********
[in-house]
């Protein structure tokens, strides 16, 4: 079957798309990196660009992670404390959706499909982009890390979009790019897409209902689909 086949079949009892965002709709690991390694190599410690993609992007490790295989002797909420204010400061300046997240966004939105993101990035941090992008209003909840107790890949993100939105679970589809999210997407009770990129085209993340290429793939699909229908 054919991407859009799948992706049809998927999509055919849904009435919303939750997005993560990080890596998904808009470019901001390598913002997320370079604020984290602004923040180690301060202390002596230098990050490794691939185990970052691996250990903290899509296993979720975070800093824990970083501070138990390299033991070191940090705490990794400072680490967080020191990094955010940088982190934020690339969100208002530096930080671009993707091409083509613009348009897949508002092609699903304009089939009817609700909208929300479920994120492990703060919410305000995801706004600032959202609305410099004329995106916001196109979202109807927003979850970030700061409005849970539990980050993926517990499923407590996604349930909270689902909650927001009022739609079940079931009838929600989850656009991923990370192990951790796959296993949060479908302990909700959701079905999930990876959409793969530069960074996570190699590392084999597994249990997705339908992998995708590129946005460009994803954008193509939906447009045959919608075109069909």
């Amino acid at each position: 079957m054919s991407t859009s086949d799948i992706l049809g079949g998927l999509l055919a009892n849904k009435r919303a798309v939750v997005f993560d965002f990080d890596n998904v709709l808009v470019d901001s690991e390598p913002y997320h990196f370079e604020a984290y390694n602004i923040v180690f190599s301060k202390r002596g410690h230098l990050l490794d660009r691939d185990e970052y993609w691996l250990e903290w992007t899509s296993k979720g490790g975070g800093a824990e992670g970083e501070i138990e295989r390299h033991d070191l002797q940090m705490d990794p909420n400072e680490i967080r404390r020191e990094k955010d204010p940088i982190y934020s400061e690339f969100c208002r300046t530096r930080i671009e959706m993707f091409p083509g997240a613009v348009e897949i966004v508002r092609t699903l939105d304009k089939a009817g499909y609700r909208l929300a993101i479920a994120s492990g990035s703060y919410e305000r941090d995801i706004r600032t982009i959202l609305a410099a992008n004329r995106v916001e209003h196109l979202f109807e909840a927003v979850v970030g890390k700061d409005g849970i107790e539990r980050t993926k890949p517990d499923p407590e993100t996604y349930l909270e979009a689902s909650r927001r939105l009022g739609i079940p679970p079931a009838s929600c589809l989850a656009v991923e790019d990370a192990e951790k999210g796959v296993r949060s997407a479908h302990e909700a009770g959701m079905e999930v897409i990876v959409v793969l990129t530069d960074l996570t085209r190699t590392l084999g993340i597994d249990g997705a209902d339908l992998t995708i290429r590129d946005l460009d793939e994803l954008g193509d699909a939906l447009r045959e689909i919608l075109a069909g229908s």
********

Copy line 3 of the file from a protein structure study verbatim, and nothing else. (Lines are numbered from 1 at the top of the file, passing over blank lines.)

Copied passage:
């Amino acid at each position: 079957m054919s991407t859009s086949d799948i992706l049809g079949g998927l999509l055919a009892n849904k009435r919303a798309v939750v997005f993560d965002f990080d890596n998904v709709l808009v470019d901001s690991e390598p913002y997320h990196f370079e604020a984290y390694n602004i923040v180690f190599s301060k202390r002596g410690h230098l990050l490794d660009r691939d185990e970052y993609w691996l250990e903290w992007t899509s296993k979720g490790g975070g800093a824990e992670g970083e501070i138990e295989r390299h033991d070191l002797q940090m705490d990794p909420n400072e680490i967080r404390r020191e990094k955010d204010p940088i982190y934020s400061e690339f969100c208002r300046t530096r930080i671009e959706m993707f091409p083509g997240a613009v348009e897949i966004v508002r092609t699903l939105d304009k089939a009817g499909y609700r909208l929300a993101i479920a994120s492990g990035s703060y919410e305000r941090d995801i706004r600032t982009i959202l609305a410099a992008n004329r995106v916001e209003h196109l979202f109807e909840a927003v979850v970030g890390k700061d409005g849970i107790e539990r980050t993926k890949p517990d499923p407590e993100t996604y349930l909270e979009a689902s909650r927001r939105l009022g739609i079940p679970p079931a009838s929600c589809l989850a656009v991923e790019d990370a192990e951790k999210g796959v296993r949060s997407a479908h302990e909700a009770g959701m079905e999930v897409i990876v959409v793969l990129t530069d960074l996570t085209r190699t590392l084999g993340i597994d249990g997705a209902d339908l992998t995708i290429r590129d946005l460009d793939e994803l954008g193509d699909a939906l447009r045959e689909i919608l075109a069909g229908s």